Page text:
But the very fact that communication theory does not deal with identified people or the idiosyncratic interpretation of words makes it admirably suitable as a general systems theory (Ruesch 1956b). In order to transcend the different scientific universes, biologists, physiologists and psychologists have followed the lead of the cyberneticists and have attempted to view people and animals as being made up of systems of reception, transmission, evaluation and storage. (Ruesch 1972[1964]: 491-492)
The argument seems valid. But then again it also divorces communication theory from empirical evidence - a major claim against Grinker (ed.) 1956.

Ruesch, Jurgen 1972[1968a]. Psychoanalysis between Two Cultures. In: Sebeok, Thomas A. (ed.), Semiotic Approaches to Human Relations. The Hague; Paris: Mouton, 466-482.

The modern scientist knows that at any one moment he can assume but one position (Ruesch 1956a). Either he looks at a phenomenon from the outside, ignores the unique experiences of a given particle or person, and is objective, distant, and interested in mass effects; or he is on the inside, aware of the unique circumstances and experiences of the participants, and interested in the outcome of that particular situation of which he is a part. (Ruesch 1972[1968a]: 471)
This is a simpler explanation than I've seen anywhere else.
The third set of functions that have to be specified are those of the outside observer. Reports of the participant (inside observer) have to be supplemented by reports of teh uninvolved (outside observer). Statements about his position have to be complemented by information about his bias, description of the models he uses, and data about other features characterizing his position (Ruesch 1967). (Ruesch 1972[1968a]: 478)
All well and good but I'm becoming disappointed that he only uses his own work published in Grinker's edition.

Ruesch, Jurgen 1972[1953a]. Synopsis of the Theory of Human Communication. In: Sebeok, Thomas A. (ed.), Semiotic Approaches to Human Relations. The Hague; Paris: Mouton, 47-94.

The term approach (Ruesch 1949. Experiments in Psychotherapy: II. Individual Social Techniques) denotes actions which are designed to bring people closer to each other; they are characterized by display of friendliness and absence of threat. The word approach refers to a truly interpersonal process: it presupposes initiative on the part of one person and readiness to respond on the part of the other person.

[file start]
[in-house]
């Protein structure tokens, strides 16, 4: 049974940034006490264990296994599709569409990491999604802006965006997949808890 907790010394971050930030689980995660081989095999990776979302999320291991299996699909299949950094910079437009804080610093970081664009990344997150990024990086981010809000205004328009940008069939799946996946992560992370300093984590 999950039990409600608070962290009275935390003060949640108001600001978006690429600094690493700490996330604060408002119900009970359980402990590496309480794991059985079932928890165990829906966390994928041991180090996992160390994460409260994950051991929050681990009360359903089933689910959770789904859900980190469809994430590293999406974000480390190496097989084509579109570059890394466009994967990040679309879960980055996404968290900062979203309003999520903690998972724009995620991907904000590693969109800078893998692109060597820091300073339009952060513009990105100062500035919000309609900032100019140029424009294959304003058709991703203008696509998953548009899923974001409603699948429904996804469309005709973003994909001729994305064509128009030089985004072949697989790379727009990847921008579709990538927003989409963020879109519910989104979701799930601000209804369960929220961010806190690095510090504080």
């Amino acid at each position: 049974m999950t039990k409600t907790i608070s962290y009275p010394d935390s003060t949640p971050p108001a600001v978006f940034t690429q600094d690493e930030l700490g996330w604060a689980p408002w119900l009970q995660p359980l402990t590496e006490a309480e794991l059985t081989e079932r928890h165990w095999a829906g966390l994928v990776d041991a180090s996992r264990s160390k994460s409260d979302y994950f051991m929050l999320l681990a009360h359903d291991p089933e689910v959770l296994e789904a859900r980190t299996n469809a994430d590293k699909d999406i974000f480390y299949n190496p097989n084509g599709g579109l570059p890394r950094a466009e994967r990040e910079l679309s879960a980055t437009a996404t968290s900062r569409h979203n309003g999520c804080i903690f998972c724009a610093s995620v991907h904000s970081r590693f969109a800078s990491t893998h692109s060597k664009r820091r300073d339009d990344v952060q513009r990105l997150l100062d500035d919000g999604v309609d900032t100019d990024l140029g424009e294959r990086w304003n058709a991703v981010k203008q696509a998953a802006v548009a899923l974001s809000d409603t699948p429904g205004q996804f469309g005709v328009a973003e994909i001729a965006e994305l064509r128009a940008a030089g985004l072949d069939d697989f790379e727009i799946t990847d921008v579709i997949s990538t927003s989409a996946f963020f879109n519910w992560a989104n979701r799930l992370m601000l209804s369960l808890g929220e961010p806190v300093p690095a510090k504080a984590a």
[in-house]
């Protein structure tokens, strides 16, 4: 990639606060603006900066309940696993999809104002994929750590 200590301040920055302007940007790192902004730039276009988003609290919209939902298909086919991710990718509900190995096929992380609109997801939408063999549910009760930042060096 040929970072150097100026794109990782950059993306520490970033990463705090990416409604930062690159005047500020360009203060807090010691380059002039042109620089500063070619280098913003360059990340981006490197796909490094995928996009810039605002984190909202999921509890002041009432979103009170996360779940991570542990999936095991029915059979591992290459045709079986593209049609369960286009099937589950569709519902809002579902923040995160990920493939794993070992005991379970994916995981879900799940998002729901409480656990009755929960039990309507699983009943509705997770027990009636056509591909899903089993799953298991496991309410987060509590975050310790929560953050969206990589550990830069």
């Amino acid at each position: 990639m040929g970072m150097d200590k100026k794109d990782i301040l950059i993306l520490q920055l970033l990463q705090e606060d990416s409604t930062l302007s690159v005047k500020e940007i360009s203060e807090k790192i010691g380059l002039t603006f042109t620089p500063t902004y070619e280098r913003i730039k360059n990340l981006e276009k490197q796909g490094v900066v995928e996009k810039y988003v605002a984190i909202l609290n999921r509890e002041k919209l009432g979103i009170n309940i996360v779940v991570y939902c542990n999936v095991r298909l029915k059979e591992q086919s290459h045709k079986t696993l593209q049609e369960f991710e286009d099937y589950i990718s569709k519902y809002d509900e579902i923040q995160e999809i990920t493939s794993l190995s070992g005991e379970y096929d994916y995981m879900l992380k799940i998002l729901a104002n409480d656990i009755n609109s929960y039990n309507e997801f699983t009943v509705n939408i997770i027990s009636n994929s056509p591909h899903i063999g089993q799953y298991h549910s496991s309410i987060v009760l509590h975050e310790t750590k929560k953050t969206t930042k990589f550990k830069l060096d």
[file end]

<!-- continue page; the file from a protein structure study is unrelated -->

Preservation of existing relationship is achieved through providing satisfaction of the other person's needs, threatening reprisals for eventual dissolution, or perhaps exaggerating the consequences of an eventual separation. Most existing verbs refer to a change of relationship. Cooperation is perhaps the only term which can be appropriately used to denote actions which keep things going and maintain relationships.
The term detachment refers to social situations and interpersonal relations in which a dissolution of an existing relationship becomes necessary. By this technique, a person may withdraw the inherent gratification in a situation and increase the frustration of others. The same purpose can be achieved by threat or by isolating oneself from others.
If approach, preservation, and detachment refer to the over-all effect which a person can achieve with a technique, there are also more specific terms which denote the way such a change has been brought about. (Ruesch 1972[1953a]: 65-66)
Wow. I did not exepect this. These are Jakobson's establishing, prolonging, and discontinuing communication.
Attracting (Ruesch & Prestwood 1950. Interaction Processes and Personal Codification), showing off, or displaying reflects all those actions which imply a signaling for attention. (Ruesch 1972[1953a]: 66)
And is this not Jakobson's phatic message serving "to attract the attention of the interlocutor or to confirm his continued attention"? God damn. Now I have to revisit those papers by Ruesch.

REFERENCE: Bertalanffy, Ludwig von 1969. General Systems Theory and Psychiatry: An Overview. In: Gray, William; Frederick J. Duhl andNicholas D. Rizzo (eds.), General Systems Theory and Psychiatry. Boston: Little, Brown and Company, 33-50. Google Books. - I may have to read this piece as a complement to "An Outline of General System Theory" (Bertalanffy 1950), if not the whole book, since it also contains paper by Grinker, Ruesch, Scheflen, and Spiegel.

I thought this post would be longer, but I have to post it anyway because it contains key pieces of information for further research.